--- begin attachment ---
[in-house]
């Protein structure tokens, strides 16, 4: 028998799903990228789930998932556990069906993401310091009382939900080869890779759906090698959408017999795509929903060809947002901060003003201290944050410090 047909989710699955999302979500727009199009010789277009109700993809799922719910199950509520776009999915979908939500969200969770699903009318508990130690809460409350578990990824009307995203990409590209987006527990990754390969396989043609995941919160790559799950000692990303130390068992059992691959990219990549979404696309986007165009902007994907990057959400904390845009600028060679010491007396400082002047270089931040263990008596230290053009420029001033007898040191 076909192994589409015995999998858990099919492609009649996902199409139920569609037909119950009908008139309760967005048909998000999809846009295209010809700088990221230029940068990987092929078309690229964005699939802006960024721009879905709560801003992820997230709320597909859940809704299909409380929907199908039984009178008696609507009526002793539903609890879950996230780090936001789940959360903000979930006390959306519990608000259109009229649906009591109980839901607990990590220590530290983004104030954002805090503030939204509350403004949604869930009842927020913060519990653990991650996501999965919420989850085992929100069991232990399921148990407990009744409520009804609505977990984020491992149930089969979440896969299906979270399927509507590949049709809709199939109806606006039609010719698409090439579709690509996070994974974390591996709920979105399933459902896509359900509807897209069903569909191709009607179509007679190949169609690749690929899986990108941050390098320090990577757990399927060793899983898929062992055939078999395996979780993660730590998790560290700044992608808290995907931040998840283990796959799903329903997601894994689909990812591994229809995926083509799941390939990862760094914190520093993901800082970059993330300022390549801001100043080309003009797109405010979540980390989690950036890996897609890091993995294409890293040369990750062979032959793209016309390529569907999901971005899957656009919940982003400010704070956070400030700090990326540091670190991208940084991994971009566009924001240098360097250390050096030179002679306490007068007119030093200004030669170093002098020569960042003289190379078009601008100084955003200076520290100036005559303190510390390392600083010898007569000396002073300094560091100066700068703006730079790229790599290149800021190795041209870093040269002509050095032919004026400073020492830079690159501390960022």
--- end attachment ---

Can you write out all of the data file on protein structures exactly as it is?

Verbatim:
[in-house]
């Protein structure tokens, strides 16, 4: 028998799903990228789930998932556990069906993401310091009382939900080869890779759906090698959408017999795509929903060809947002901060003003201290944050410090 047909989710699955999302979500727009199009010789277009109700993809799922719910199950509520776009999915979908939500969200969770699903009318508990130690809460409350578990990824009307995203990409590209987006527990990754390969396989043609995941919160790559799950000692990303130390068992059992691959990219990549979404696309986007165009902007994907990057959400904390845009600028060679010491007396400082002047270089931040263990008596230290053009420029001033007898040191 076909192994589409015995999998858990099919492609009649996902199409139920569609037909119950009908008139309760967005048909998000999809846009295209010809700088990221230029940068990987092929078309690229964005699939802006960024721009879905709560801003992820997230709320597909859940809704299909409380929907199908039984009178008696609507009526002793539903609890879950996230780090936001789940959360903000979930006390959306519990608000259109009229649906009591109980839901607990990590220590530290983004104030954002805090503030939204509350403004949604869930009842927020913060519990653990991650996501999965919420989850085992929100069991232990399921148990407990009744409520009804609505977990984020491992149930089969979440896969299906979270399927509507590949049709809709199939109806606006039609010719698409090439579709690509996070994974974390591996709920979105399933459902896509359900509807897209069903569909191709009607179509007679190949169609690749690929899986990108941050390098320090990577757990399927060793899983898929062992055939078999395996979780993660730590998790560290700044992608808290995907931040998840283990796959799903329903997601894994689909990812591994229809995926083509799941390939990862760094914190520093993901800082970059993330300022390549801001100043080309003009797109405010979540980390989690950036890996897609890091993995294409890293040369990750062979032959793209016309390529569907999901971005899957656009919940982003400010704070956070400030700090990326540091670190991208940084991994971009566009924001240098360097250390050096030179002679306490007068007119030093200004030669170093002098020569960042003289190379078009601008100084955003200076520290100036005559303190510390390392600083010898007569000396002073300094560091100066700068703006730079790229790599290149800021190795041209870093040269002509050095032919004026400073020492830079690159501390960022």